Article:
"It's a really expensive record that sounds really cheap," she laughs.
Rumoured duets with Coldplay's Chris Martin and Justin Timberlake don't appear. Nelly says the track she did with Justin was never intended for her album, but may appear as a B-side to a future single of his. Her collaboration with Chris does appear - the album's closing track All Good Things (Come To An End) - but not with Chris on it.
"Tim likes to do things differently, he didn't want us to do a traditional duet, so he sampled Chris's voice," says Nelly.
"It was more like the ghost of Chris on the song. But it's not on the album because, I guess, the label or the management didn't like the fact it didn't sound like Chris, it's a little more raw."
Recorded in Miami, the tracks are interweaved with random chat between Nelly and Timbaland - "Thankfully some of the crazy things we said aren't on there," she laughs - and it sounds like they're having a whale of a time.
But surely the recording wasn't completely free of stress?
"You know what the strain was? Lack of sleep," says Nelly. "Tim works after midnight and I have a two-year-old daughter. So I would wake up about nine, spend the whole day at the beach, be at the studio by nine, work from midnight until five am, go to sleep and do it all again.
"I was sleep deprived but I think I was running on adrenaline. We were just so excited by what we were doing. The energy in the studio was really intense, everyone was really focused."
Nelly seems completely unfazed by the pressures of balancing a successful singing career with being mum to a demanding two-year-old. She gave birth to Nevis, her daughter with her boyfriend Jasper Gahunia, a DJ who is part of her tour entourage, in September 2003, just two months before Folklore was released.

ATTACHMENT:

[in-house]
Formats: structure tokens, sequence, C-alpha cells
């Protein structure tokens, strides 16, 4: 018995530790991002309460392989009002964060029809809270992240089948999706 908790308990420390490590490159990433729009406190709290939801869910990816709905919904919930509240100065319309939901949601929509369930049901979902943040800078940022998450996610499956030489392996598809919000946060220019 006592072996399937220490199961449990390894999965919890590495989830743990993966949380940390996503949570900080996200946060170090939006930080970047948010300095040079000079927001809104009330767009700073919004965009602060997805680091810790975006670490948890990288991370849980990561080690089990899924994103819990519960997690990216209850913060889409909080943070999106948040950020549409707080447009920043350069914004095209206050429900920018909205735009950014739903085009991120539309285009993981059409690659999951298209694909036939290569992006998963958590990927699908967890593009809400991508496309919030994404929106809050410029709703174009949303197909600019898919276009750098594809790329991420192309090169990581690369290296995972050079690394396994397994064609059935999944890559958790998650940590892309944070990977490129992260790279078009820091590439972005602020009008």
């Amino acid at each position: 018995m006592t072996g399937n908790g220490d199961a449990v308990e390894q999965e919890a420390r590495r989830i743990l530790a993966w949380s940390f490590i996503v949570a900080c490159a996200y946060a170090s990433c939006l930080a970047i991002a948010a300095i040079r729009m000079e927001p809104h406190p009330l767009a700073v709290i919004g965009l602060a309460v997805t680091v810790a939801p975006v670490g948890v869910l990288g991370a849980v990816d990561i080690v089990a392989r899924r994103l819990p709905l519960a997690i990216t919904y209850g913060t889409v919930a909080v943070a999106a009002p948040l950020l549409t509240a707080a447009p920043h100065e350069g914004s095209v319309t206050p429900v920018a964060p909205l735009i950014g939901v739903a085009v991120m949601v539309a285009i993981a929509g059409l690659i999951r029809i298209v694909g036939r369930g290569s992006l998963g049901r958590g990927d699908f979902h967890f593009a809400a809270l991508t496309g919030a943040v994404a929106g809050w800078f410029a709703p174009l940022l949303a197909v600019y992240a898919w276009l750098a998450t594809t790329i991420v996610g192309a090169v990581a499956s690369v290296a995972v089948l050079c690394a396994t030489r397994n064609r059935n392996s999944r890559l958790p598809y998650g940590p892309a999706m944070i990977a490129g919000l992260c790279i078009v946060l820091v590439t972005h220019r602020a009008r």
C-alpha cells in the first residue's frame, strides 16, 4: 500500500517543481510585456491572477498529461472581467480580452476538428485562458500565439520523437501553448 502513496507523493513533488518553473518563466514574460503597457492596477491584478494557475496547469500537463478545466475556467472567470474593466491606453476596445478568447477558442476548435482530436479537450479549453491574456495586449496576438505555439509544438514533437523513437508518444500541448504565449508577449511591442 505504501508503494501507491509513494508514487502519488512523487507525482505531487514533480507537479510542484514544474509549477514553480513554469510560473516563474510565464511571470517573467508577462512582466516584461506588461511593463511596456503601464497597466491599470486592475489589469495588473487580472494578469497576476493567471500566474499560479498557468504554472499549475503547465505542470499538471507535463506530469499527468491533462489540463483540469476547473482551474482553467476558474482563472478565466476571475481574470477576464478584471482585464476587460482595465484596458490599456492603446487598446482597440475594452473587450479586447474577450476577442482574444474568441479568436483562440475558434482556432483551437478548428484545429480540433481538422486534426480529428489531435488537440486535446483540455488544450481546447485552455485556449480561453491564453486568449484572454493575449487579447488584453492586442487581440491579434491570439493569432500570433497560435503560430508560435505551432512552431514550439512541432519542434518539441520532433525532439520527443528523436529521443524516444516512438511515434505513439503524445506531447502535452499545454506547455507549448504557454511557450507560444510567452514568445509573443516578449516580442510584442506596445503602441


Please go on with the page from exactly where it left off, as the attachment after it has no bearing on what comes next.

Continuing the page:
"It was fine because when a baby's first born they're actually more portable," she laughs.
"So when I was nursing her we travelled the world. I was like a gypsy mom and I would breast-feed her in airports. It was very funny.
"Of course it's the most difficult thing I've ever had to tackle, it's insane. But I wouldn't trade it for anything. It makes me who I am, it's like an equaliser.
"I can go into any situation now and I'm equalised by the fact that there's this toddler at home who could throw a bowl of soup on me at any moment."
And so with motherhood and music under control, this whole-heartedly energetic woman wants to try her hand at acting.
She was due to make her acting debut in the film Nobody's Hero, about a young American soldier who returns from the Iraq War only to struggle to fit in back at home, but the start dates moved too much, eventually clashing with the recording of Loose.
"I prepared for it for like six months with my acting teacher," says Nelly. "I've always wanted to act, and from the beginning of my career I was offered things.
"But I was too scared to even try because I didn't want to be horrible at it. Learning has been hard, I've still only scratched the surface.